“In our culture, the way we meet girls and guys is dancing,” says Lopez, who was born and raised in Guatemala.

Lopez thinks that the club attracts a lot of Latino people because the variety of styles draws an assortment of different people and languages. “All kinds of people [come] from different backgrounds and countries,” he said. Merengue and Bachata are popular in the Dominican Republic, Cumbia originates from Colombia and Cha-Cha-Cha is Cuban. Salsa, he explained, is from all over, including Cuba, Puerto Rico and Colombia.

But Studio 600 has more than just Latin dancing. Tuesday and Thursday nights are dedicated to country dancing; Wednesday is Reggae and 80s night and Friday features Top-40 music. Plus, there are three separate dance floors, each featuring a different style each night, and even a room with karaoke and pool tables. There really is something for everyone, every night.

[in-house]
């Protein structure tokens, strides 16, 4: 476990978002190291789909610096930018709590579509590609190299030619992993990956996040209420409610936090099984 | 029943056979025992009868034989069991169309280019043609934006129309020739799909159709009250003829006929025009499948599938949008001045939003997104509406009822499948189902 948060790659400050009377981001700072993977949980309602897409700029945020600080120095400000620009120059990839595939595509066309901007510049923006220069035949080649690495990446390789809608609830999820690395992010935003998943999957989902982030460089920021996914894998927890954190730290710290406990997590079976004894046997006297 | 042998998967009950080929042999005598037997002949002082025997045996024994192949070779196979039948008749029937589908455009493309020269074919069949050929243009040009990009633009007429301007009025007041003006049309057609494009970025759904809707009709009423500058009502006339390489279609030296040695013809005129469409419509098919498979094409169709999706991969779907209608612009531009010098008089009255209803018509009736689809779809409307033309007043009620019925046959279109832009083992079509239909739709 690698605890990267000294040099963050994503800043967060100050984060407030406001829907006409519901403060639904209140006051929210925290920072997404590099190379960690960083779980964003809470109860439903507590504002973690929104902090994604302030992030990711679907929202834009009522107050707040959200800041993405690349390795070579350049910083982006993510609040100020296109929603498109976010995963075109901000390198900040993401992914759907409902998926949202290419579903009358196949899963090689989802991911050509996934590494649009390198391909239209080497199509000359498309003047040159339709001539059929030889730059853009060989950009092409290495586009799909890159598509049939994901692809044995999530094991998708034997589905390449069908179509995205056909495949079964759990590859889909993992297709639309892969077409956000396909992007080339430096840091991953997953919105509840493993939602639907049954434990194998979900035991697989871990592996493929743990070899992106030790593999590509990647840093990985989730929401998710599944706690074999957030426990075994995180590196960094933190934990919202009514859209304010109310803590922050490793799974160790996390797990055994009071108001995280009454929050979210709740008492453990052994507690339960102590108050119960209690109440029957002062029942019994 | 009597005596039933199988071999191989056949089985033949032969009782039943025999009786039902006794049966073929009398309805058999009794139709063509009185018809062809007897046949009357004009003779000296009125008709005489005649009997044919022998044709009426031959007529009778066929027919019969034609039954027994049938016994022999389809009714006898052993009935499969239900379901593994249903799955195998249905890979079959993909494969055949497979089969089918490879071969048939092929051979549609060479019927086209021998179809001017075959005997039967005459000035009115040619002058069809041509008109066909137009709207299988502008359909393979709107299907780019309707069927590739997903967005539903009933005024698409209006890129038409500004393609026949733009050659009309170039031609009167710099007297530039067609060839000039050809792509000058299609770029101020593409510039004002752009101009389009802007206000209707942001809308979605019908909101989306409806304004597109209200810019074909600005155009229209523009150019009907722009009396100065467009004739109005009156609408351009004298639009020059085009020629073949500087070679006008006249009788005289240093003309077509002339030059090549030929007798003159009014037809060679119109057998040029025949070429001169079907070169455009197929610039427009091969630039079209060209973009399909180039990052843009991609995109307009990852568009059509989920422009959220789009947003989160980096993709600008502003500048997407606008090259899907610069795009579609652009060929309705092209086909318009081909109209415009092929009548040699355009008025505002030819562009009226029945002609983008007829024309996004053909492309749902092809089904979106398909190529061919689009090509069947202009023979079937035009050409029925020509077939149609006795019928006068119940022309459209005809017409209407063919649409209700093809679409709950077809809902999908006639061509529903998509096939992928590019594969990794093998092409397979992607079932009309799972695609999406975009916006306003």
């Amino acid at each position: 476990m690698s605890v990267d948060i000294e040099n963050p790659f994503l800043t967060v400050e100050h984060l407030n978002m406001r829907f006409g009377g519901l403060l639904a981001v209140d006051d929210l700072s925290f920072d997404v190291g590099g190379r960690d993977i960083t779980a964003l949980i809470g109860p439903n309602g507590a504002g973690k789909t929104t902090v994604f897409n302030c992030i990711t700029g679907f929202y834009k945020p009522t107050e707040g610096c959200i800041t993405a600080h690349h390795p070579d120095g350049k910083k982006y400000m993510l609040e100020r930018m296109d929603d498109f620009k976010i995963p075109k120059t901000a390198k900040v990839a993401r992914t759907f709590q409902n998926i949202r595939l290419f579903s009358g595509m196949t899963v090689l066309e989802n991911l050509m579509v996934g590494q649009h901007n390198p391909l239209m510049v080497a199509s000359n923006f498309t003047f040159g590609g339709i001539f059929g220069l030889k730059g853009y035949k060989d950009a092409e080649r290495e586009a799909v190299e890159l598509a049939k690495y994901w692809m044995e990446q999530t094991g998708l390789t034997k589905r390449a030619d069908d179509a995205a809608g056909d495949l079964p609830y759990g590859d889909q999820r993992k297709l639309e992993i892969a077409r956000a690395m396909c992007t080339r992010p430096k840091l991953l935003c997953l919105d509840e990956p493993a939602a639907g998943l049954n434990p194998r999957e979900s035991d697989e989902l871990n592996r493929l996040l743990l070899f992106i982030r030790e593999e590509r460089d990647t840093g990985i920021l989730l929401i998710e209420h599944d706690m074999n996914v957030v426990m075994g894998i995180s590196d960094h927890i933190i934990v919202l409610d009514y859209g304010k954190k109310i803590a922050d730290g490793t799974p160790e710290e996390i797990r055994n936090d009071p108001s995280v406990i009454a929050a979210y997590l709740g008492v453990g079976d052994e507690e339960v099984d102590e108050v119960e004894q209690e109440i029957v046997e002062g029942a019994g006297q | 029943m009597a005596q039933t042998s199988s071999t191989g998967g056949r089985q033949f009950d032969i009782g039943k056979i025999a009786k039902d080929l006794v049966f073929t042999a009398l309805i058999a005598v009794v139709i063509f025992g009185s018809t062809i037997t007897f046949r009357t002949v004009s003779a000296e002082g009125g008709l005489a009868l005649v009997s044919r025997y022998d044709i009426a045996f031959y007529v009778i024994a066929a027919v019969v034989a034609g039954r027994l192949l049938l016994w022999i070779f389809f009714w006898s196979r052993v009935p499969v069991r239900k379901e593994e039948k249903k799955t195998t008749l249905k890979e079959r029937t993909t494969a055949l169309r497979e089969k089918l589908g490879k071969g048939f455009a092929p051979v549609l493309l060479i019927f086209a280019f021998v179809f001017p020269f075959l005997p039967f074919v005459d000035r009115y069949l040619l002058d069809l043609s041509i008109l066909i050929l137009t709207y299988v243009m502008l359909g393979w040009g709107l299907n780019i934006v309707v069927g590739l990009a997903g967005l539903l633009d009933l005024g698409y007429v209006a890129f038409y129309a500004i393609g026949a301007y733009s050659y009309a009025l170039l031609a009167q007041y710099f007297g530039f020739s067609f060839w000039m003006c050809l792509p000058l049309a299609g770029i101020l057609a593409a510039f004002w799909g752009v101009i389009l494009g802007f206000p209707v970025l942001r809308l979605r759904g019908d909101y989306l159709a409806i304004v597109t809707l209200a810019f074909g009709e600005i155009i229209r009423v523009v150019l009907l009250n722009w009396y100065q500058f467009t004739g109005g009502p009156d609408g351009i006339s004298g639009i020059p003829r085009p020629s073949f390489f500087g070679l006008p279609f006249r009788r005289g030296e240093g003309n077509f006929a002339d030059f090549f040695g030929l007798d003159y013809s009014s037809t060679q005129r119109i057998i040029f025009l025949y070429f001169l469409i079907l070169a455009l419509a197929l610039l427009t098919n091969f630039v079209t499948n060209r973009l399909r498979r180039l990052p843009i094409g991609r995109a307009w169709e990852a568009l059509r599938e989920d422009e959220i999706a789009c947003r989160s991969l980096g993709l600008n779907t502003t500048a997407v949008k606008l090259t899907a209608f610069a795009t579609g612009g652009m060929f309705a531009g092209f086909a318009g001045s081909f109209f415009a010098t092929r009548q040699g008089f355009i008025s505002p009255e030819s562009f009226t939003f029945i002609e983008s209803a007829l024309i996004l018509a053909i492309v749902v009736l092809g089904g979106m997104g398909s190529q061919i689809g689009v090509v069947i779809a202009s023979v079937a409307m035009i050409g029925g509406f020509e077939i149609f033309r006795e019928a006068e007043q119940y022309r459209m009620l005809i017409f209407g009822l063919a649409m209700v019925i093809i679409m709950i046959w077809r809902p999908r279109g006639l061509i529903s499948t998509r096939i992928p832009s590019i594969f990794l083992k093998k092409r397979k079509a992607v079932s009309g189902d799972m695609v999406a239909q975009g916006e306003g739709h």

Steve Ames, the founder and owner of Studio 600, mixes up the styles to attract the mainstream crowd and make it more diverse. “It kind of hit me last week when we started this reggae floor and it really has attracted the Polynesian crowd,” Ames said. “I just got thinking about it, and … we really cater to all the ethnicities, the larger ethnic groups in the city and state. We have something for everyone, for the most part.”

Ames has worked hard to expand the club into what it is today. He began with a small group at Trolley Square, where he held country dancing Tuesdays and Thursdays, Top-40 on Fridays and Latin dancing on Saturdays.

The crowds have grown slowly and steadily. After almost eight years, the group had outgrown the original Trolley Square location, and his lease was up, so Ames had to find somewhere else to go. He had passed the old building on 26 East and 600 South for years and never noticed it. “When I needed a place there was a for lease sign on the building,” Ames said.

He made a deal with the owner and went to work. The building was originally built in the 1940s and Ames put $1.2 million into renovations. The process from the time he signed the lease to the day the doors opened took three years.

The move has proved beneficial. “Latin night at Trolley Square used to be about 200 people,” Ames said. “Now we’re over 800 to 900 every single Saturday.”